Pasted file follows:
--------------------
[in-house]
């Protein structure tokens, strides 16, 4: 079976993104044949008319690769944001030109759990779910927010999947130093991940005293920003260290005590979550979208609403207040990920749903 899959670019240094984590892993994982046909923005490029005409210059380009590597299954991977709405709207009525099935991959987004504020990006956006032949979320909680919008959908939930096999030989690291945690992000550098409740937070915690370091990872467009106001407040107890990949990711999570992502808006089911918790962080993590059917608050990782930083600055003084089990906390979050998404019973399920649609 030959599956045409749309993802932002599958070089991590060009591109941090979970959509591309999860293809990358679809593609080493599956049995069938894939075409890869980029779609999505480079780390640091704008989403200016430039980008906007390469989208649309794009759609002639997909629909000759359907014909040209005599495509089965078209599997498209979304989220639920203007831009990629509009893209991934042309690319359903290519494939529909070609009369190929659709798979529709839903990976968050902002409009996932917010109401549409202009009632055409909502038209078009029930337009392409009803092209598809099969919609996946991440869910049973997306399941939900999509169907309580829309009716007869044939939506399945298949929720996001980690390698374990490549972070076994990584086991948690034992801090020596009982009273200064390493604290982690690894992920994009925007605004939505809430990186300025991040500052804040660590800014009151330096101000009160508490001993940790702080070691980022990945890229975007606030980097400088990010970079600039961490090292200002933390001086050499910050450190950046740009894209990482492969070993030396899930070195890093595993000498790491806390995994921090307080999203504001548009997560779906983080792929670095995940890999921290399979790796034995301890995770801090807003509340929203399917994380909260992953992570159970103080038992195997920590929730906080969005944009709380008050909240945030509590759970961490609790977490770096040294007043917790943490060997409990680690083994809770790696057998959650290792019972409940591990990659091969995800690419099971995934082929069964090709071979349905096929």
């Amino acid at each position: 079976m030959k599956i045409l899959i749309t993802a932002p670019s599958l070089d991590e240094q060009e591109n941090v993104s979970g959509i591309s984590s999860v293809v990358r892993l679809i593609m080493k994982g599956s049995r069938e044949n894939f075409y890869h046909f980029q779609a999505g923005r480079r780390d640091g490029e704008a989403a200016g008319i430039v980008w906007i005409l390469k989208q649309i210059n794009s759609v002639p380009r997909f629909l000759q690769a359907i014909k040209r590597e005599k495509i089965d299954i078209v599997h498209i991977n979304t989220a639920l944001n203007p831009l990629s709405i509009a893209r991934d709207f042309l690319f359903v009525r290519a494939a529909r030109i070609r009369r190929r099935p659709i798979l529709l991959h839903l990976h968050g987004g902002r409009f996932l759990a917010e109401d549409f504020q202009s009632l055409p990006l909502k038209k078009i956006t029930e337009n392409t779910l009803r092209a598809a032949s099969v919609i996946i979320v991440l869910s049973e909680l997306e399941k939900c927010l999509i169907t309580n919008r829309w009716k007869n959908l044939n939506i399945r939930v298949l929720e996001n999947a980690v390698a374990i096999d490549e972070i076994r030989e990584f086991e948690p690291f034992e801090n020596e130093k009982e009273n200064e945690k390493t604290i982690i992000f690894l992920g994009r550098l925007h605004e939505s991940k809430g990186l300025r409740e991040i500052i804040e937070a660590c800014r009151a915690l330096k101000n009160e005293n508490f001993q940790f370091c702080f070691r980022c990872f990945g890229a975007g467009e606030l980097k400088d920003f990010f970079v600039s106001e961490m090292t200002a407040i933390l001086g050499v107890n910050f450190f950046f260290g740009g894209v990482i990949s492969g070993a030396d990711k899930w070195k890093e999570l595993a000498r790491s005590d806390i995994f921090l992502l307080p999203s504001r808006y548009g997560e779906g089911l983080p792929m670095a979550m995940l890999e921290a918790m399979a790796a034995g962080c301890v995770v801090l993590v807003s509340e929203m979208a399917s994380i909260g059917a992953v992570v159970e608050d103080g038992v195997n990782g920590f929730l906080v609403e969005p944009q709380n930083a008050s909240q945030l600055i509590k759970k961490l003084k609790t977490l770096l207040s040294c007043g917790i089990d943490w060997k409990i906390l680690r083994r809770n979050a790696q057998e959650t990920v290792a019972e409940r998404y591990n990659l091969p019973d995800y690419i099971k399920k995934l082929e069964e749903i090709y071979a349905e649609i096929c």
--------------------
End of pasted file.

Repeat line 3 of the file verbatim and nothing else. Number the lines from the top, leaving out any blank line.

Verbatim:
């Amino acid at each position: 079976m030959k599956i045409l899959i749309t993802a932002p670019s599958l070089d991590e240094q060009e591109n941090v993104s979970g959509i591309s984590s999860v293809v990358r892993l679809i593609m080493k994982g599956s049995r069938e044949n894939f075409y890869h046909f980029q779609a999505g923005r480079r780390d640091g490029e704008a989403a200016g008319i430039v980008w906007i005409l390469k989208q649309i210059n794009s759609v002639p380009r997909f629909l000759q690769a359907i014909k040209r590597e005599k495509i089965d299954i078209v599997h498209i991977n979304t989220a639920l944001n203007p831009l990629s709405i509009a893209r991934d709207f042309l690319f359903v009525r290519a494939a529909r030109i070609r009369r190929r099935p659709i798979l529709l991959h839903l990976h968050g987004g902002r409009f996932l759990a917010e109401d549409f504020q202009s009632l055409p990006l909502k038209k078009i956006t029930e337009n392409t779910l009803r092209a598809a032949s099969v919609i996946i979320v991440l869910s049973e909680l997306e399941k939900c927010l999509i169907t309580n919008r829309w009716k007869n959908l044939n939506i399945r939930v298949l929720e996001n999947a980690v390698a374990i096999d490549e972070i076994r030989e990584f086991e948690p690291f034992e801090n020596e130093k009982e009273n200064e945690k390493t604290i982690i992000f690894l992920g994009r550098l925007h605004e939505s991940k809430g990186l300025r409740e991040i500052i804040e937070a660590c800014r009151a915690l330096k101000n009160e005293n508490f001993q940790f370091c702080f070691r980022c990872f990945g890229a975007g467009e606030l980097k400088d920003f990010f970079v600039s106001e961490m090292t200002a407040i933390l001086g050499v107890n910050f450190f950046f260290g740009g894209v990482i990949s492969g070993a030396d990711k899930w070195k890093e999570l595993a000498r790491s005590d806390i995994f921090l992502l307080p999203s504001r808006y548009g997560e779906g089911l983080p792929m670095a979550m995940l890999e921290a918790m399979a790796a034995g962080c301890v995770v801090l993590v807003s509340e929203m979208a399917s994380i909260g059917a992953v992570v159970e608050d103080g038992v195997n990782g920590f929730l906080v609403e969005p944009q709380n930083a008050s909240q945030l600055i509590k759970k961490l003084k609790t977490l770096l207040s040294c007043g917790i089990d943490w060997k409990i906390l680690r083994r809770n979050a790696q057998e959650t990920v290792a019972e409940r998404y591990n990659l091969p019973d995800y690419i099971k399920k995934l082929e069964e749903i090709y071979a349905e649609i096929c």